It’s a shame to think of the waste we made of this competition under the old regime. Of course ‘Arry took us to the Big Show in his time but for a manager who’d won a single major honour in thirty years, it’s odd to suppose that he treated an imminently winnable trophy with such disdain. Not having a pop, although someone clearly was. The teams he rolled out for the Group Stages last season were a joke and if we’d have snuck into the knock-outs as a consequence, UEFA might as well have unplugged the life-support and called time on the whole damn charade.
By contrast, this campaign has been ludicrously enjoyable for Spurs. From Lazio to Lyon we’ve been spelling fun with a capital F.U.N. The whole tie with Internazionale was mental. Once the blood-pressure had dipped to an acceptable level, you’d struggle to remember a two-legged tie which was so polarised. As good as Tottenham were at White Hart Lane- and they were excellent- it was a steaming pile of holy bobbins at the San Siro. If Inter’s ineptitude flattered us last week, then boy, boy did we make their task easier this.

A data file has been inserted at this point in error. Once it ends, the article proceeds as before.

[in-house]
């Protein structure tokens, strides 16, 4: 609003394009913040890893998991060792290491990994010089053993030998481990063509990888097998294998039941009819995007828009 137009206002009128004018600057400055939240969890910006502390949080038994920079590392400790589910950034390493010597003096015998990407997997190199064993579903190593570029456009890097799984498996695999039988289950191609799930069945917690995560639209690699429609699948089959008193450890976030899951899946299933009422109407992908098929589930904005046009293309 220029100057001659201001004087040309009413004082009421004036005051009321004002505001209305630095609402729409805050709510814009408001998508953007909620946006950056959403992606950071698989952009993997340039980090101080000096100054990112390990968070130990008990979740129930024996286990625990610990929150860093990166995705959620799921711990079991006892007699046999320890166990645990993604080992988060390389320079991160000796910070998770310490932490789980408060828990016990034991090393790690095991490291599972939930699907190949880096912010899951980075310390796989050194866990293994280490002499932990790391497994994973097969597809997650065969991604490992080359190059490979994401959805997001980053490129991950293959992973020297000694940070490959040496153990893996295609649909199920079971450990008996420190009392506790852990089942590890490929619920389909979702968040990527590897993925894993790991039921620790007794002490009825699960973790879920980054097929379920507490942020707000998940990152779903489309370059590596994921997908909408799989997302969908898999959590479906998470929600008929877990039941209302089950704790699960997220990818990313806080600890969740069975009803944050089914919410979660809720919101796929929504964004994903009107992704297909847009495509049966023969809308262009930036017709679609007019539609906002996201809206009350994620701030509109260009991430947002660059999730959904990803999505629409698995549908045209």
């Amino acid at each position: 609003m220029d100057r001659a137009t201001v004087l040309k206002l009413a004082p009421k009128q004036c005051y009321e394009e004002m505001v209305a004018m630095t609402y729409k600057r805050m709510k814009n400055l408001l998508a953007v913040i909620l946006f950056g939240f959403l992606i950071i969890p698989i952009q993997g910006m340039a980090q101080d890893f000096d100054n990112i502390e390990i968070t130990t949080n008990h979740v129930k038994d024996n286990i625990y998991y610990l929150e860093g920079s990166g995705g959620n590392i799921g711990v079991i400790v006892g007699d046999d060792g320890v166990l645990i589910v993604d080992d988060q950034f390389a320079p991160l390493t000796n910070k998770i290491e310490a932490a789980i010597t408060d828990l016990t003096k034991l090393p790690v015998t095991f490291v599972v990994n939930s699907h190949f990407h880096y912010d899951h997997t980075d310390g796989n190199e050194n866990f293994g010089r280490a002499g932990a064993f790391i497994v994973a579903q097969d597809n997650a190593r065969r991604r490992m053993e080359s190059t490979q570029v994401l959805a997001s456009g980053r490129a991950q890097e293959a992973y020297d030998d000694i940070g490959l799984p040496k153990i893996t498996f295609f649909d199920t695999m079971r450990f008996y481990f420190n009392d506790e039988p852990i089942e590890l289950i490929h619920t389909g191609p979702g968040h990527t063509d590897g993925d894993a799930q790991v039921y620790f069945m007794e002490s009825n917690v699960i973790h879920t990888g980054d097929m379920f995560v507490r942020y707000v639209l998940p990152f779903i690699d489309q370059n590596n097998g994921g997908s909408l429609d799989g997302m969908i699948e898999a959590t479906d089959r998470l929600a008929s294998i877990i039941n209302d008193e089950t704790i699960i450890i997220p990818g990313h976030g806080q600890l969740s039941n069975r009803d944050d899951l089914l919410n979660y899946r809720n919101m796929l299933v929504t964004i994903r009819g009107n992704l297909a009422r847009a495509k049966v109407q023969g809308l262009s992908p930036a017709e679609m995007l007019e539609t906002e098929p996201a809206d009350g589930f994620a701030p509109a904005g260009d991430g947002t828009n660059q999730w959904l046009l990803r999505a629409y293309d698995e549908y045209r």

But, at the end of the night, when you count your chips and you’re in the business end of a European competition and you’ve a major hoodang along the way, you wonder why we didn’t think of it earlier.
Bring on the Swiss, I say. And how about some partybingo.com while you’re at it? Like them movie stars do in Hollywoodland. Arf.
Having ousted our North London neighbours in rather glorious fashion this weekend, Geologist/tactics whizz, Longwell, takes a comprehensive looks at how the devil this might have happened: